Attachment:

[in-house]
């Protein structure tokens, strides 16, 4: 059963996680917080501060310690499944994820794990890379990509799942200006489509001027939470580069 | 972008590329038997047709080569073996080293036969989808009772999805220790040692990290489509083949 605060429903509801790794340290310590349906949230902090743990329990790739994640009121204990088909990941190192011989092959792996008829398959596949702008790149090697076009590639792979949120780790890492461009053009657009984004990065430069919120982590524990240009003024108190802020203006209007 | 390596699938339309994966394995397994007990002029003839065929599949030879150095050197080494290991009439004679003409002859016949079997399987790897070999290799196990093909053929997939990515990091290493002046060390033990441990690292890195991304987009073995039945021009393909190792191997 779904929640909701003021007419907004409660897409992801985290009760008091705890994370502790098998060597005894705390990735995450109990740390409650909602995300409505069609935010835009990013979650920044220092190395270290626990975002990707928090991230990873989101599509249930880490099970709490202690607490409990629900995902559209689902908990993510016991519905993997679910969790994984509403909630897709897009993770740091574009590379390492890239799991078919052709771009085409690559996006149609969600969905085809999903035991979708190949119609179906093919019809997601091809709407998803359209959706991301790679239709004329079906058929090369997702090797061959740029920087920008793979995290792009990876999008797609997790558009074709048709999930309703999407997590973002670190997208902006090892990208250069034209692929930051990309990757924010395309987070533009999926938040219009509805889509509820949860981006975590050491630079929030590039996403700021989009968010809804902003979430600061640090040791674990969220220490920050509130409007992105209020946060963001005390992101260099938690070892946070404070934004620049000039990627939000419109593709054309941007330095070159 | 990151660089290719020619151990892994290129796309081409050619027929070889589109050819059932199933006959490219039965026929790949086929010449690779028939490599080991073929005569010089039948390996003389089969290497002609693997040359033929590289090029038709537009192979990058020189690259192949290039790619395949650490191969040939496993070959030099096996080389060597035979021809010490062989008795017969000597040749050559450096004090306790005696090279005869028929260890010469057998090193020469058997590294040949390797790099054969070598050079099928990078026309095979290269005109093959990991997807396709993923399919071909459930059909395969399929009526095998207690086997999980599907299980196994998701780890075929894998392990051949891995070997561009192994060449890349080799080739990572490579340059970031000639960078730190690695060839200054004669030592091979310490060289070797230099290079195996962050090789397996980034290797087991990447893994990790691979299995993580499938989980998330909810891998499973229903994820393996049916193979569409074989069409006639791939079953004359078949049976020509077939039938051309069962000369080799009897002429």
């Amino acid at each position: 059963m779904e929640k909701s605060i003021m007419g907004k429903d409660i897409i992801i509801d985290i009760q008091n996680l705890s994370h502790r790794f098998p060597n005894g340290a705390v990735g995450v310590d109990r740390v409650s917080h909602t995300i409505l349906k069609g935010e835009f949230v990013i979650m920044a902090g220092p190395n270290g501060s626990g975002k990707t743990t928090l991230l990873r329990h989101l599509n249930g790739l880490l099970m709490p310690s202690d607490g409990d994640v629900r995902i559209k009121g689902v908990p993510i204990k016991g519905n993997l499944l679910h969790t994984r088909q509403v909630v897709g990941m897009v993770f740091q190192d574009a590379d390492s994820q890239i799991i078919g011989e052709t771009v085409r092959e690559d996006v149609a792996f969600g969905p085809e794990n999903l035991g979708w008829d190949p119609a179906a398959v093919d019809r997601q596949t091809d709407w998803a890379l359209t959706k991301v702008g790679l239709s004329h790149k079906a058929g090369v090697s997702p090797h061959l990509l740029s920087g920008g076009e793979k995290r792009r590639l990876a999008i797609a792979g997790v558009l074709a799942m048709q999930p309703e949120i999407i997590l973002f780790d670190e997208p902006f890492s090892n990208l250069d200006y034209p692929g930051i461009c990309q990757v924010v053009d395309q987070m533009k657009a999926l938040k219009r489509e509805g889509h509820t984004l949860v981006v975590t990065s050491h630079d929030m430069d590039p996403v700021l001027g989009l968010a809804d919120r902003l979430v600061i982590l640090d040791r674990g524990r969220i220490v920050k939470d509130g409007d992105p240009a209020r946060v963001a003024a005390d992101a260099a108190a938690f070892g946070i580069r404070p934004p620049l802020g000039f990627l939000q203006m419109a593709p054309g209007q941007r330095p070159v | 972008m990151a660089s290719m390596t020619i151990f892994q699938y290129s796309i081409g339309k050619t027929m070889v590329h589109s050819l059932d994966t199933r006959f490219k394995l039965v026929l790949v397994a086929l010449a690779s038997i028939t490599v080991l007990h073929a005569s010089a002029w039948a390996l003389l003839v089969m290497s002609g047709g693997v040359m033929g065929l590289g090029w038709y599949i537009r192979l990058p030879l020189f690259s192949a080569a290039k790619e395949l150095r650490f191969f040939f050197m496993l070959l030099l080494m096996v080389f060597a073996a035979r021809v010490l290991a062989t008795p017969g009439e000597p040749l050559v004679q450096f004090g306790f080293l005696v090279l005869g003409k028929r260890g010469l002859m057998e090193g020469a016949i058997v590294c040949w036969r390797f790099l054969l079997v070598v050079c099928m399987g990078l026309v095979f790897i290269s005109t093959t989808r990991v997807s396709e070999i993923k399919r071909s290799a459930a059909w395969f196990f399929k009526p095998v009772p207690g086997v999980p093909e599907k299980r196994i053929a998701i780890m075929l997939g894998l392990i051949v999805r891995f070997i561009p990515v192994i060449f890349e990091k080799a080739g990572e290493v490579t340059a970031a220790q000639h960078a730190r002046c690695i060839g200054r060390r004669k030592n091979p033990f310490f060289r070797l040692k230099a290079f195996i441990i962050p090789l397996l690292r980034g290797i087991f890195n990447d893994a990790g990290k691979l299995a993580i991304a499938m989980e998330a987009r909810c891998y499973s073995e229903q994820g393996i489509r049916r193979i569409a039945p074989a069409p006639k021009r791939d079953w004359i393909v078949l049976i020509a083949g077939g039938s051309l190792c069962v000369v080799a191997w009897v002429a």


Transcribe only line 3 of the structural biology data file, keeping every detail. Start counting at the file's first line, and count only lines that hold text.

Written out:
């Amino acid at each position: 059963m779904e929640k909701s605060i003021m007419g907004k429903d409660i897409i992801i509801d985290i009760q008091n996680l705890s994370h502790r790794f098998p060597n005894g340290a705390v990735g995450v310590d109990r740390v409650s917080h909602t995300i409505l349906k069609g935010e835009f949230v990013i979650m920044a902090g220092p190395n270290g501060s626990g975002k990707t743990t928090l991230l990873r329990h989101l599509n249930g790739l880490l099970m709490p310690s202690d607490g409990d994640v629900r995902i559209k009121g689902v908990p993510i204990k016991g519905n993997l499944l679910h969790t994984r088909q509403v909630v897709g990941m897009v993770f740091q190192d574009a590379d390492s994820q890239i799991i078919g011989e052709t771009v085409r092959e690559d996006v149609a792996f969600g969905p085809e794990n999903l035991g979708w008829d190949p119609a179906a398959v093919d019809r997601q596949t091809d709407w998803a890379l359209t959706k991301v702008g790679l239709s004329h790149k079906a058929g090369v090697s997702p090797h061959l990509l740029s920087g920008g076009e793979k995290r792009r590639l990876a999008i797609a792979g997790v558009l074709a799942m048709q999930p309703e949120i999407i997590l973002f780790d670190e997208p902006f890492s090892n990208l250069d200006y034209p692929g930051i461009c990309q990757v924010v053009d395309q987070m533009k657009a999926l938040k219009r489509e509805g889509h509820t984004l949860v981006v975590t990065s050491h630079d929030m430069d590039p996403v700021l001027g989009l968010a809804d919120r902003l979430v600061i982590l640090d040791r674990g524990r969220i220490v920050k939470d509130g409007d992105p240009a209020r946060v963001a003024a005390d992101a260099a108190a938690f070892g946070i580069r404070p934004p620049l802020g000039f990627l939000q203006m419109a593709p054309g209007q941007r330095p070159v | 972008m990151a660089s290719m390596t020619i151990f892994q699938y290129s796309i081409g339309k050619t027929m070889v590329h589109s050819l059932d994966t199933r006959f490219k394995l039965v026929l790949v397994a086929l010449a690779s038997i028939t490599v080991l007990h073929a005569s010089a002029w039948a390996l003389l003839v089969m290497s002609g047709g693997v040359m033929g065929l590289g090029w038709y599949i537009r192979l990058p030879l020189f690259s192949a080569a290039k790619e395949l150095r650490f191969f040939f050197m496993l070959l030099l080494m096996v080389f060597a073996a035979r021809v010490l290991a062989t008795p017969g009439e000597p040749l050559v004679q450096f004090g306790f080293l005696v090279l005869g003409k028929r260890g010469l002859m057998e090193g020469a016949i058997v590294c040949w036969r390797f790099l054969l079997v070598v050079c099928m399987g990078l026309v095979f790897i290269s005109t093959t989808r990991v997807s396709e070999i993923k399919r071909s290799a459930a059909w395969f196990f399929k009526p095998v009772p207690g086997v999980p093909e599907k299980r196994i053929a998701i780890m075929l997939g894998l392990i051949v999805r891995f070997i561009p990515v192994i060449f890349e990091k080799a080739g990572e290493v490579t340059a970031a220790q000639h960078a730190r002046c690695i060839g200054r060390r004669k030592n091979p033990f310490f060289r070797l040692k230099a290079f195996i441990i962050p090789l397996l690292r980034g290797i087991f890195n990447d893994a990790g990290k691979l299995a993580i991304a499938m989980e998330a987009r909810c891998y499973s073995e229903q994820g393996i489509r049916r193979i569409a039945p074989a069409p006639k021009r791939d079953w004359i393909v078949l049976i020509a083949g077939g039938s051309l190792c069962v000369v080799a191997w009897v002429a």